Sully Baseball Daily Podcast – March 8, 2017


Photo: Kevin Sullivan

All things being equal, I would have been a Pirates fan. I have always gravitated towards them.

The current version of the Bucs are at an agonizing crossroads.

Celebrate the Fam A Lee in this episodeĀ of The Sully Baseball Daily Podcast.

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Skip Lockwoood 1981 Topps – Sully Baseball Card of the Day for March 8, 2017


Skip Lockwood is a great baseball name. It sounds like a fake name. It sounds like a name in a 1950’s movie for the guy who would play against Chip Hilton in the big game.

Claude Lockwood sounds like an intellectual, maybe a scientist, maybe someone who you would see in the halls of M.I.T.

As it turned out, Claude “Skip” Lockwood was both.

A native of Massachusetts, he was, like Chip Hilton, an all around athlete who was signed by the Kansas City A’s.

In those days, there was some insane process of great young players being “Bonus Babies.” In other words, if they signed a big contract, the team had to put them on the big league roster for a period of time. Inevitably, they would be overwhelmed, but the team would be able to show off their young stud before they went off to the minors.

Skip Lockwood was a bonus baby, one of the last ones. He played part of the 1965 season with the Kansas City A’s. He did so as a third baseman. He kicked around the A’s farm system as they moved from Missouri to Oakland without another big league call up.

Along the way, his bat did not prove worthy of his bonus and was converted to a pitcher, where he found some success. Eventually he was selected in the expansion draft by the Seattle Pilots. So after his unmemorable cameo in the majors in 1965 as an infielder, he made it back to the majors as a spot starter and reliever.

He was a Seattle Pilot, which means he caught the eye of Jim Bouton who was writing his book “Ball Four.” Bouton noted that Lockwood was not only a nice guy but clever, possibly smarter than most ballplayers.

Lockwood only pitched 6 games for Seattle in 1969 but he moved with the franchise to Milwaukee for the 1970 season. He was unspectacular but also not a disaster. His ERA was in the 3’s for a bad Brewers team. Hardly eye popping but good enough to stay on the parent team for the 1970, 1971, 1972 and 1973 seasons.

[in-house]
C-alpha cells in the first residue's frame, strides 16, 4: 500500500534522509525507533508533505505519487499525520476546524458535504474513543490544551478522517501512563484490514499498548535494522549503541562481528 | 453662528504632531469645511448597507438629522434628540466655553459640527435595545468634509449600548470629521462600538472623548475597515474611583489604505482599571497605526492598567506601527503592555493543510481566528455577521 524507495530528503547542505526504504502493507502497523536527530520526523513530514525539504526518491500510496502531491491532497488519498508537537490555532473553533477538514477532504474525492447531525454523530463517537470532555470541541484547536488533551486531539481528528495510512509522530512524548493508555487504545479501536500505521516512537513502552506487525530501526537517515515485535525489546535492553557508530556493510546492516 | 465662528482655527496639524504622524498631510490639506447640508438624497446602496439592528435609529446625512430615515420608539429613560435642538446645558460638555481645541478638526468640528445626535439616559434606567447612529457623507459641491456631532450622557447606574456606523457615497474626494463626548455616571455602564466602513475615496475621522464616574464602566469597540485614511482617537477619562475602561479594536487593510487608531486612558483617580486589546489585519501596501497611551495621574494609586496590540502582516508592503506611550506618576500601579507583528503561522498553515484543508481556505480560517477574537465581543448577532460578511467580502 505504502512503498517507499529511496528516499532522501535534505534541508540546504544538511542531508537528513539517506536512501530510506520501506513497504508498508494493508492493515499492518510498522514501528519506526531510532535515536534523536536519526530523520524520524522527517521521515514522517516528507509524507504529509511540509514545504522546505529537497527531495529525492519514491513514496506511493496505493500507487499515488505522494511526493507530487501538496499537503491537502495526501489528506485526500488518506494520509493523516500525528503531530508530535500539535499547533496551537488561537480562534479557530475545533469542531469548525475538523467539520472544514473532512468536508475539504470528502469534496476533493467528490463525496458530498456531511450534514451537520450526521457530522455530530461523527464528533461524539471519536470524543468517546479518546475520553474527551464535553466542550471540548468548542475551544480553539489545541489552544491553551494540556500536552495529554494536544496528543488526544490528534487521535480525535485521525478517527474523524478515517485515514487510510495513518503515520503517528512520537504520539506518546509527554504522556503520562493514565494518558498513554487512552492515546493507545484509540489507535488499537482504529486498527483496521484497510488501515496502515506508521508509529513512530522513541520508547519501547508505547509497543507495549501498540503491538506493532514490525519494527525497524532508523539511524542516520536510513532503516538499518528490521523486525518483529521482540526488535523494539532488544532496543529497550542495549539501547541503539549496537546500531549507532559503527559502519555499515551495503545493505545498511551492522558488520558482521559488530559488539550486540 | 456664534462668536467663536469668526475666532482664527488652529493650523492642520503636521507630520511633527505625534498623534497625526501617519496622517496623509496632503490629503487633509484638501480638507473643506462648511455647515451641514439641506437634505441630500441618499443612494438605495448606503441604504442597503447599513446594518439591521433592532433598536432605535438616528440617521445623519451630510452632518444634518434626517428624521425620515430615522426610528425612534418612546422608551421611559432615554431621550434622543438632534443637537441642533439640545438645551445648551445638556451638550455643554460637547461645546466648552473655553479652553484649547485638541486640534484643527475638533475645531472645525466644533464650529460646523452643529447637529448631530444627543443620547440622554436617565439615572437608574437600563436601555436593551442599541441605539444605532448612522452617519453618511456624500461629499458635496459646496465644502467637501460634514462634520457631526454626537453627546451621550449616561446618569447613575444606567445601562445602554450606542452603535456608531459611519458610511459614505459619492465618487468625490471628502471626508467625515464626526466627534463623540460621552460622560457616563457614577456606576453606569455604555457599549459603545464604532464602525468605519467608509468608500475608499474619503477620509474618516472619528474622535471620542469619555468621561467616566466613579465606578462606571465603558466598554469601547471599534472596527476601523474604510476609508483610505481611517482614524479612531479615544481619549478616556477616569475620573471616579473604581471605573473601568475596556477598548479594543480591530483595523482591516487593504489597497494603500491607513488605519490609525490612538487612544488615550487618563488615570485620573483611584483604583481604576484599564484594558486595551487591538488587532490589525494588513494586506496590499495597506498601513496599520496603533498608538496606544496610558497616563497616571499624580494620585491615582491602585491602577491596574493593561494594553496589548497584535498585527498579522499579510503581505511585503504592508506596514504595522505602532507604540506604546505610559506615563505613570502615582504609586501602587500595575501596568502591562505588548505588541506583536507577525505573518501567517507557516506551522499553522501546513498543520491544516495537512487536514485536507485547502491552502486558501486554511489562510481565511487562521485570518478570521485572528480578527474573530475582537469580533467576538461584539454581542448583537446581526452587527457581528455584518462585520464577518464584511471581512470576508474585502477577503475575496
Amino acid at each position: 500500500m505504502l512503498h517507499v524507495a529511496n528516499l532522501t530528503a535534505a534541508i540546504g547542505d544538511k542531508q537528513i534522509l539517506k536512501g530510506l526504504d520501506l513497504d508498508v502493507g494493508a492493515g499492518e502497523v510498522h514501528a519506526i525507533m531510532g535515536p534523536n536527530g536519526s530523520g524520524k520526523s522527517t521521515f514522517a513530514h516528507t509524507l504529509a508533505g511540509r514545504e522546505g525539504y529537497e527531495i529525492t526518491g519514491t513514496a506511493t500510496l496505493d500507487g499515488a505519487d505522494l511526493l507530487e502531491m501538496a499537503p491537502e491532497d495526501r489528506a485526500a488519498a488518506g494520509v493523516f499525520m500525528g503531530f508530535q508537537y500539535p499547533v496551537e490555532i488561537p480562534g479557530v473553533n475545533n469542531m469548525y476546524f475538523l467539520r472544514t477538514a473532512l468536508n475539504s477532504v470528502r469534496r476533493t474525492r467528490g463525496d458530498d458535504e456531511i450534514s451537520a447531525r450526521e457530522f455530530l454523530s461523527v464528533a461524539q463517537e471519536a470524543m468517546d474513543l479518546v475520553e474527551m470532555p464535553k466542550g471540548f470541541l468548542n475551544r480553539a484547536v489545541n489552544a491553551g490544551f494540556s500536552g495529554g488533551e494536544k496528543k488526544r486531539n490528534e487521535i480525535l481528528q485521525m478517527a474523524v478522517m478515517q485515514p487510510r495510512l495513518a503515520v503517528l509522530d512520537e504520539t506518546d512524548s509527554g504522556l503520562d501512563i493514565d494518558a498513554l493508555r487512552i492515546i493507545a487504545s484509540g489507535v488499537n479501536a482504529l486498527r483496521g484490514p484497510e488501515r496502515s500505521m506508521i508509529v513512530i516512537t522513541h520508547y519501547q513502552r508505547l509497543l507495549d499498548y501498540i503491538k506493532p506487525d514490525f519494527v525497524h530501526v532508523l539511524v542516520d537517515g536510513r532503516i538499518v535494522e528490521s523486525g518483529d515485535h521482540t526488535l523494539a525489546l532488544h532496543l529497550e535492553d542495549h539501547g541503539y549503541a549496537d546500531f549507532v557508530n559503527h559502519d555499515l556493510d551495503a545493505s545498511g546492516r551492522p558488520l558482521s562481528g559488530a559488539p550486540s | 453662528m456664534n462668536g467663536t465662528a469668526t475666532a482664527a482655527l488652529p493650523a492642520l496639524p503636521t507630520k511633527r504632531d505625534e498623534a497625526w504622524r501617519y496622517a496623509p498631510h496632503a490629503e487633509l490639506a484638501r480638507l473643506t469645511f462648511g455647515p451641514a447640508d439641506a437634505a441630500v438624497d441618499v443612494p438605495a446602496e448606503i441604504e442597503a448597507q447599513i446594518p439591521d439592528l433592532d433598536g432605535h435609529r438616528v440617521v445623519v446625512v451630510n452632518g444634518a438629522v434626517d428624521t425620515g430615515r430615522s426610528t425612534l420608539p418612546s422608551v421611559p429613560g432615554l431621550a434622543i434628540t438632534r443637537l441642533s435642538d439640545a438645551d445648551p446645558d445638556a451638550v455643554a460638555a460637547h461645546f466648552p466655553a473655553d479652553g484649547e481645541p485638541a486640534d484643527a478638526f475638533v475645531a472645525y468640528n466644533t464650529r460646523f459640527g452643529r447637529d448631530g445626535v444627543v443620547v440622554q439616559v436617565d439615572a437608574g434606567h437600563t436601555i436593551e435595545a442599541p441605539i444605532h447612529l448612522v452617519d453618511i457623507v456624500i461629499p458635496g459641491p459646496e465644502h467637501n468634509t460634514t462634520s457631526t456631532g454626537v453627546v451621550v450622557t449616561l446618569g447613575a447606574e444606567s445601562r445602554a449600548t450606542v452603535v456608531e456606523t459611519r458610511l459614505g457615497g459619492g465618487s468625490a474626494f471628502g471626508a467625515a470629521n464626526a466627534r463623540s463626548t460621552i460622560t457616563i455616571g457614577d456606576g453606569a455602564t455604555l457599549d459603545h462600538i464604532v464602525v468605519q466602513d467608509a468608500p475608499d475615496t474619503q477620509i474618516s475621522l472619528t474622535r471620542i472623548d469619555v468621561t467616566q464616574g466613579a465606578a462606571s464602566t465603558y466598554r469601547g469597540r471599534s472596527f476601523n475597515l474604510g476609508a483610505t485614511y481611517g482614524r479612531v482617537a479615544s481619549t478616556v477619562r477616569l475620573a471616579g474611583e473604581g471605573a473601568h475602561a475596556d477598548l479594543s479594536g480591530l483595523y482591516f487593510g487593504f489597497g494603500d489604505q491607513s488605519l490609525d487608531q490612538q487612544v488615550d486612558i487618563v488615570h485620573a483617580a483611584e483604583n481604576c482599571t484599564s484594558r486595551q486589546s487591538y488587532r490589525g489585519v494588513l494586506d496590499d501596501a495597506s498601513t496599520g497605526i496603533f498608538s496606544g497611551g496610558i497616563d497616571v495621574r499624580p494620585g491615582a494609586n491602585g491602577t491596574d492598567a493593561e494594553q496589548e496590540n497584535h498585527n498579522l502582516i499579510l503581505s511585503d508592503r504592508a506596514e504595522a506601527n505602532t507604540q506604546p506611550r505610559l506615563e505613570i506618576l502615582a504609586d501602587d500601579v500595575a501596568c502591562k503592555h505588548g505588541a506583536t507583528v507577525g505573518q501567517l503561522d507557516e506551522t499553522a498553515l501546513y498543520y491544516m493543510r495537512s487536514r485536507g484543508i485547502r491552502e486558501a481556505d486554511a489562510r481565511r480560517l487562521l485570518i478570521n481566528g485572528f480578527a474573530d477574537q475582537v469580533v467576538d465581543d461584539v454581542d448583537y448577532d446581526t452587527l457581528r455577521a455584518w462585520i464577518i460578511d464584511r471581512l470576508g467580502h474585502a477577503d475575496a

He was traded to the Angels for the 1974 season where he pitched exclusively as a reliever. Between the end of the 1974 season and the start of the 1975 season, Lockwood was passed between the Angels, A’s, Yankees and eventually landed with the Mets where he flourished.

Lockwood pitched to a 1.49 ERA in 1975. By 1976, he won 10 games out of the pen and saved 19, becoming a fan favorite. In 1977, he saved 20 games despite the team dumping Tom Seaver and other veterans while gutting the team. He continued his solid relief in 1978 and 1979, logging in a 1.49 ERA in his last season in Queens.

For the 1980 season, he signed with his boyhood team, the Red Sox, and bombed badly. Appearing in only 24 games, his ERA ballooned to 5.32 and he logged only a pair of saves for a team that needed a stable bullpen.

After trying to win a spot with the 1981 Expos, his career was done. He had the misfortune of being a dominant reliever for a bad team. It is tough to lead the league in saves when your team isn’t winning. But 3 times he finished in the top 10 in that category.

He left baseball and two years later finished his masters degree at M.I.T. His post baseball life has included continuing his education and furthering his intellectual curiosity.

Skip Lockwood earned his bonus with a solid 11 + years in the majors and being a fan favorite for a bad Mets team.

Claude Lockwood is continuing his journey to fulfill his mind.